Actor Sheridan Smith was curious to learn more about her Doubleday ancestors who were said to have been celebrated banjoists and musicians. It is not always easy proving family stories about entertainers, and little information was found for Sheridan’s forebears in performing arts archives. The digital collection of The Era is therefore invaluable to anyone searching for impresarios in their family tree. This weekly journal ran from 1838 to 1939, publishing a selection of listings, reviews, adverts, entertainment news and gossip.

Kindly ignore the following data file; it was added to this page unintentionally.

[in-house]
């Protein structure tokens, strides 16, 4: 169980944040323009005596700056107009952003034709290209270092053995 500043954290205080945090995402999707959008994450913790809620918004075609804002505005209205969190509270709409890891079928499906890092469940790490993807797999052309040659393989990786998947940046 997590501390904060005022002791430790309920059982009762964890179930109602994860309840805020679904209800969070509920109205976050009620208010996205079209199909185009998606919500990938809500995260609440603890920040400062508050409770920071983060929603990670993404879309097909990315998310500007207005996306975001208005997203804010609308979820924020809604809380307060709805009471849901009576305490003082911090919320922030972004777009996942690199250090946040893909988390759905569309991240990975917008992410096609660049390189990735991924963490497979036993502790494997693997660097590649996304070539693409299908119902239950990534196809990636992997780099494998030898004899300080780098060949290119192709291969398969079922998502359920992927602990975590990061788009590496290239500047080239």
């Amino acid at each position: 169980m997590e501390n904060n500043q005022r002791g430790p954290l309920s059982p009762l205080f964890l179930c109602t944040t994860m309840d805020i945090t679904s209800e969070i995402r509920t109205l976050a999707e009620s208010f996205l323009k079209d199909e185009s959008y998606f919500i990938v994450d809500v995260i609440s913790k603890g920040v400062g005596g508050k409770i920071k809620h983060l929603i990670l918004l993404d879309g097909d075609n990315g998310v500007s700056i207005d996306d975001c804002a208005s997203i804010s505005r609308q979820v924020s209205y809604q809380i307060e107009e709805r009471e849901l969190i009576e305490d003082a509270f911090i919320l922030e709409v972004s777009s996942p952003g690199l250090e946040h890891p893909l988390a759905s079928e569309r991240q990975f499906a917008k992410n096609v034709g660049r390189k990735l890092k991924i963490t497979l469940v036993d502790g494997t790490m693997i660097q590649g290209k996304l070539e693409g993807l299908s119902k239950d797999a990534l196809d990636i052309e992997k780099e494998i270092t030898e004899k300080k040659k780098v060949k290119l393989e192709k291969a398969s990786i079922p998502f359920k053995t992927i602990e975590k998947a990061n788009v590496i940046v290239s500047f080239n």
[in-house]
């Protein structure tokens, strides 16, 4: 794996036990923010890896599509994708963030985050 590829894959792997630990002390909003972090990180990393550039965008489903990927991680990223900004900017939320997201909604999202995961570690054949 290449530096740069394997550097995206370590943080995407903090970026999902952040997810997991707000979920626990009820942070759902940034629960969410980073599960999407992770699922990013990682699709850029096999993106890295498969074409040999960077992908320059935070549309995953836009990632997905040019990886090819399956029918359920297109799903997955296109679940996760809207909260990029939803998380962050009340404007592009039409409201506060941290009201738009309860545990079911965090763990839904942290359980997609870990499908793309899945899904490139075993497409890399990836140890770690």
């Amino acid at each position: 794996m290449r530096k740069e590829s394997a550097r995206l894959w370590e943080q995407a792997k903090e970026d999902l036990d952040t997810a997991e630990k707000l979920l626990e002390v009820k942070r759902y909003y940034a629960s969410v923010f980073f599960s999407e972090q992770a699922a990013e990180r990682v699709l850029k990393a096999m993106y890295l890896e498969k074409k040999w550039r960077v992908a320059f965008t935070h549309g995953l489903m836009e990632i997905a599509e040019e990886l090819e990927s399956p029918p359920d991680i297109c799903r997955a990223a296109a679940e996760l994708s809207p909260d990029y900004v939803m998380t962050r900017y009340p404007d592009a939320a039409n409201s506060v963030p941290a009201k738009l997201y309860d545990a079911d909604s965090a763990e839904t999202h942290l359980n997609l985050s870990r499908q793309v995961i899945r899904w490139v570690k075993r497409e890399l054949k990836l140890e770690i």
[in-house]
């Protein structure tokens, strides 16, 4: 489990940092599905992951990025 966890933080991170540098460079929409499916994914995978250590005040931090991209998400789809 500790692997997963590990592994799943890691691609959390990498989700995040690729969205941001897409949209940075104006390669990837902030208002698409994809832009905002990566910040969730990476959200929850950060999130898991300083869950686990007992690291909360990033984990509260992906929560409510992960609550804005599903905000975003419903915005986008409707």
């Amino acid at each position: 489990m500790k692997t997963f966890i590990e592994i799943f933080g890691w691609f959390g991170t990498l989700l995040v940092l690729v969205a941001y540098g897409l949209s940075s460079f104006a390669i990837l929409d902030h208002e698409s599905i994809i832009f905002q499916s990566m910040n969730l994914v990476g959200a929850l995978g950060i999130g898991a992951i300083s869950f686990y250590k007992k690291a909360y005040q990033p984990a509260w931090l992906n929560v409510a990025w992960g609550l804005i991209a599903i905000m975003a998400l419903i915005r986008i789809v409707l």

Thousands of issues of The Era are available to search by name and keyword at www. britishnewspaper archive.co.uk, findmypast. co.uk and genesreunited. co.uk. Copies can be viewed in the British Library reading room at St Pancras where free access to the online collection is also provided.
We searched the digital archive for the name ‘Doubleday’ and located an advert posted by Sheridan’s great great grandfather in 1891 for musicians and singers to join him to complete Doubleday’s Ladies’ Choir. Benjamin Doubleday was offering two-year contracts and clearly expected his venture to be a success, but just a few years later he was in